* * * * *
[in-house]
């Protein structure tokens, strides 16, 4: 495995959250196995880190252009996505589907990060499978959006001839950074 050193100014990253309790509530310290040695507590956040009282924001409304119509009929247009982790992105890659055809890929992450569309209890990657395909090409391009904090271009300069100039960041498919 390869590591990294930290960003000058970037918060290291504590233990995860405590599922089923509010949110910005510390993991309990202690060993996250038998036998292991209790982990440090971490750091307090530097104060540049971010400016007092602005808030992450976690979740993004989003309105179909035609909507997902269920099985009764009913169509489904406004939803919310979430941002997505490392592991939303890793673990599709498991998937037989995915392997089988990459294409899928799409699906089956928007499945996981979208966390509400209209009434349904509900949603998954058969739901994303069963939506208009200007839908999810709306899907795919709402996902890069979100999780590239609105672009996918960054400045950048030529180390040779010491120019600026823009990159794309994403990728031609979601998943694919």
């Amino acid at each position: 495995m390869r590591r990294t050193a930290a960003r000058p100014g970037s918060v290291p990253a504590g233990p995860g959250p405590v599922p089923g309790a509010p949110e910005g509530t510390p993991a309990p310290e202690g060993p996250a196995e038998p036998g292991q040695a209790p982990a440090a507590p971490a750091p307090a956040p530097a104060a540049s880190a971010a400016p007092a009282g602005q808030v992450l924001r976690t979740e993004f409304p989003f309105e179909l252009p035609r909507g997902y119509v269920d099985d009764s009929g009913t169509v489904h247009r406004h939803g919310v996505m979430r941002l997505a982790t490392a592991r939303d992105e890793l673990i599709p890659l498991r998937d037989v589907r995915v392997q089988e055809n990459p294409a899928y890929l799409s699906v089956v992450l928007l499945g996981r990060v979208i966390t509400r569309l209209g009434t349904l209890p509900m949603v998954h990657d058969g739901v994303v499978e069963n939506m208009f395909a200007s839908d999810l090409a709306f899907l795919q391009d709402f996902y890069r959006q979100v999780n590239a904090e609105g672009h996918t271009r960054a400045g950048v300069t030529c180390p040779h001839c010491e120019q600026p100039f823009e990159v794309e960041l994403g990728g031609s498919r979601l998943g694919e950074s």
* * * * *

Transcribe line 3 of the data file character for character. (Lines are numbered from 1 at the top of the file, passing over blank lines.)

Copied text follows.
């Amino acid at each position: 495995m390869r590591r990294t050193a930290a960003r000058p100014g970037s918060v290291p990253a504590g233990p995860g959250p405590v599922p089923g309790a509010p949110e910005g509530t510390p993991a309990p310290e202690g060993p996250a196995e038998p036998g292991q040695a209790p982990a440090a507590p971490a750091p307090a956040p530097a104060a540049s880190a971010a400016p007092a009282g602005q808030v992450l924001r976690t979740e993004f409304p989003f309105e179909l252009p035609r909507g997902y119509v269920d099985d009764s009929g009913t169509v489904h247009r406004h939803g919310v996505m979430r941002l997505a982790t490392a592991r939303d992105e890793l673990i599709p890659l498991r998937d037989v589907r995915v392997q089988e055809n990459p294409a899928y890929l799409s699906v089956v992450l928007l499945g996981r990060v979208i966390t509400r569309l209209g009434t349904l209890p509900m949603v998954h990657d058969g739901v994303v499978e069963n939506m208009f395909a200007s839908d999810l090409a709306f899907l795919q391009d709402f996902y890069r959006q979100v999780n590239a904090e609105g672009h996918t271009r960054a400045g950048v300069t030529c180390p040779h001839c010491e120019q600026p100039f823009e990159v794309e960041l994403g990728g031609s498919r979601l998943g694919e950074s």